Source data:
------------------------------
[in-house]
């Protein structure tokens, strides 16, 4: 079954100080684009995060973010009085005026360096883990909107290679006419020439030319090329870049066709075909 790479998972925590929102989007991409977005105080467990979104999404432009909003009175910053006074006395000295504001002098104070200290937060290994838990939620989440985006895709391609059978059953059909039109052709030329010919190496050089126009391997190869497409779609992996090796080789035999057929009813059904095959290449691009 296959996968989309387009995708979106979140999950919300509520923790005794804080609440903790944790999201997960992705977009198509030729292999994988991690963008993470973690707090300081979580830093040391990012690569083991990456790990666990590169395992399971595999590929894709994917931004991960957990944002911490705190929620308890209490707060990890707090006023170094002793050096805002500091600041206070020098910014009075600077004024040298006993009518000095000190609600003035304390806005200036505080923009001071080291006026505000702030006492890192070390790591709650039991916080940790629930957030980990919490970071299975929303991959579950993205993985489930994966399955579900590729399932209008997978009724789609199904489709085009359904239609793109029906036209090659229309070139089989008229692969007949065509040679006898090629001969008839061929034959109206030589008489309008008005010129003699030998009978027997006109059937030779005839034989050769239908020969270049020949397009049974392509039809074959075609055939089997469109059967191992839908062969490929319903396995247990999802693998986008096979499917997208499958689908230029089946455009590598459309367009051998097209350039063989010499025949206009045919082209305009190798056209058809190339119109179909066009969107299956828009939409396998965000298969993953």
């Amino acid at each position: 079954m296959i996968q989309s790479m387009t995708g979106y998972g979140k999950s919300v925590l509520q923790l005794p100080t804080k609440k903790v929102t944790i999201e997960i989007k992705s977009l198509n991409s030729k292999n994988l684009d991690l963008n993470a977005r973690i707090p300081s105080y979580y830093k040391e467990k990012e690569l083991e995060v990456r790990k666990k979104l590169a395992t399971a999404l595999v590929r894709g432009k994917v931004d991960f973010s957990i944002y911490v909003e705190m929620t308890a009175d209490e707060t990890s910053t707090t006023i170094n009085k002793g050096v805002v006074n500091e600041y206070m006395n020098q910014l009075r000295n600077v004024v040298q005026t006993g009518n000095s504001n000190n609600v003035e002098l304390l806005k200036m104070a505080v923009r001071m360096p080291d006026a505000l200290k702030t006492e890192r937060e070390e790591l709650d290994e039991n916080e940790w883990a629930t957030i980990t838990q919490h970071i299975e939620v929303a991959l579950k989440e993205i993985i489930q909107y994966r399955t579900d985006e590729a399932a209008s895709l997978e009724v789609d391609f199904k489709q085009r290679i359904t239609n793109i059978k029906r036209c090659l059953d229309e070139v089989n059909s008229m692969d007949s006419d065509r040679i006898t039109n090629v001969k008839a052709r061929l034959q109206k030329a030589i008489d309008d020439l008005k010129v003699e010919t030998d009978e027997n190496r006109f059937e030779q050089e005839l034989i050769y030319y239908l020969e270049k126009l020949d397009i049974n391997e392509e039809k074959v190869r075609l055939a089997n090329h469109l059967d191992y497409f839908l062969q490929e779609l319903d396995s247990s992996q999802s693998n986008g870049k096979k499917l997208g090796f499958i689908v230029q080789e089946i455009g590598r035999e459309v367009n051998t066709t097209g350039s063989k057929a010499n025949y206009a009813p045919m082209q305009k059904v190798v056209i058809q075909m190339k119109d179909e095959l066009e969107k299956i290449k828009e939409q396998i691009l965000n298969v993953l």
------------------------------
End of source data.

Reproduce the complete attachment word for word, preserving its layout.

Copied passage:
[in-house]
């Protein structure tokens, strides 16, 4: 079954100080684009995060973010009085005026360096883990909107290679006419020439030319090329870049066709075909 790479998972925590929102989007991409977005105080467990979104999404432009909003009175910053006074006395000295504001002098104070200290937060290994838990939620989440985006895709391609059978059953059909039109052709030329010919190496050089126009391997190869497409779609992996090796080789035999057929009813059904095959290449691009 296959996968989309387009995708979106979140999950919300509520923790005794804080609440903790944790999201997960992705977009198509030729292999994988991690963008993470973690707090300081979580830093040391990012690569083991990456790990666990590169395992399971595999590929894709994917931004991960957990944002911490705190929620308890209490707060990890707090006023170094002793050096805002500091600041206070020098910014009075600077004024040298006993009518000095000190609600003035304390806005200036505080923009001071080291006026505000702030006492890192070390790591709650039991916080940790629930957030980990919490970071299975929303991959579950993205993985489930994966399955579900590729399932209008997978009724789609199904489709085009359904239609793109029906036209090659229309070139089989008229692969007949065509040679006898090629001969008839061929034959109206030589008489309008008005010129003699030998009978027997006109059937030779005839034989050769239908020969270049020949397009049974392509039809074959075609055939089997469109059967191992839908062969490929319903396995247990999802693998986008096979499917997208499958689908230029089946455009590598459309367009051998097209350039063989010499025949206009045919082209305009190798056209058809190339119109179909066009969107299956828009939409396998965000298969993953």
């Amino acid at each position: 079954m296959i996968q989309s790479m387009t995708g979106y998972g979140k999950s919300v925590l509520q923790l005794p100080t804080k609440k903790v929102t944790i999201e997960i989007k992705s977009l198509n991409s030729k292999n994988l684009d991690l963008n993470a977005r973690i707090p300081s105080y979580y830093k040391e467990k990012e690569l083991e995060v990456r790990k666990k979104l590169a395992t399971a999404l595999v590929r894709g432009k994917v931004d991960f973010s957990i944002y911490v909003e705190m929620t308890a009175d209490e707060t990890s910053t707090t006023i170094n009085k002793g050096v805002v006074n500091e600041y206070m006395n020098q910014l009075r000295n600077v004024v040298q005026t006993g009518n000095s504001n000190n609600v003035e002098l304390l806005k200036m104070a505080v923009r001071m360096p080291d006026a505000l200290k702030t006492e890192r937060e070390e790591l709650d290994e039991n916080e940790w883990a629930t957030i980990t838990q919490h970071i299975e939620v929303a991959l579950k989440e993205i993985i489930q909107y994966r399955t579900d985006e590729a399932a209008s895709l997978e009724v789609d391609f199904k489709q085009r290679i359904t239609n793109i059978k029906r036209c090659l059953d229309e070139v089989n059909s008229m692969d007949s006419d065509r040679i006898t039109n090629v001969k008839a052709r061929l034959q109206k030329a030589i008489d309008d020439l008005k010129v003699e010919t030998d009978e027997n190496r006109f059937e030779q050089e005839l034989i050769y030319y239908l020969e270049k126009l020949d397009i049974n391997e392509e039809k074959v190869r075609l055939a089997n090329h469109l059967d191992y497409f839908l062969q490929e779609l319903d396995s247990s992996q999802s693998n986008g870049k096979k499917l997208g090796f499958i689908v230029q080789e089946i455009g590598r035999e459309v367009n051998t066709t097209g350039s063989k057929a010499n025949y206009a009813p045919m082209q305009k059904v190798v056209i058809q075909m190339k119109d179909e095959l066009e969107k299956i290449k828009e939409q396998i691009l965000n298969v993953l």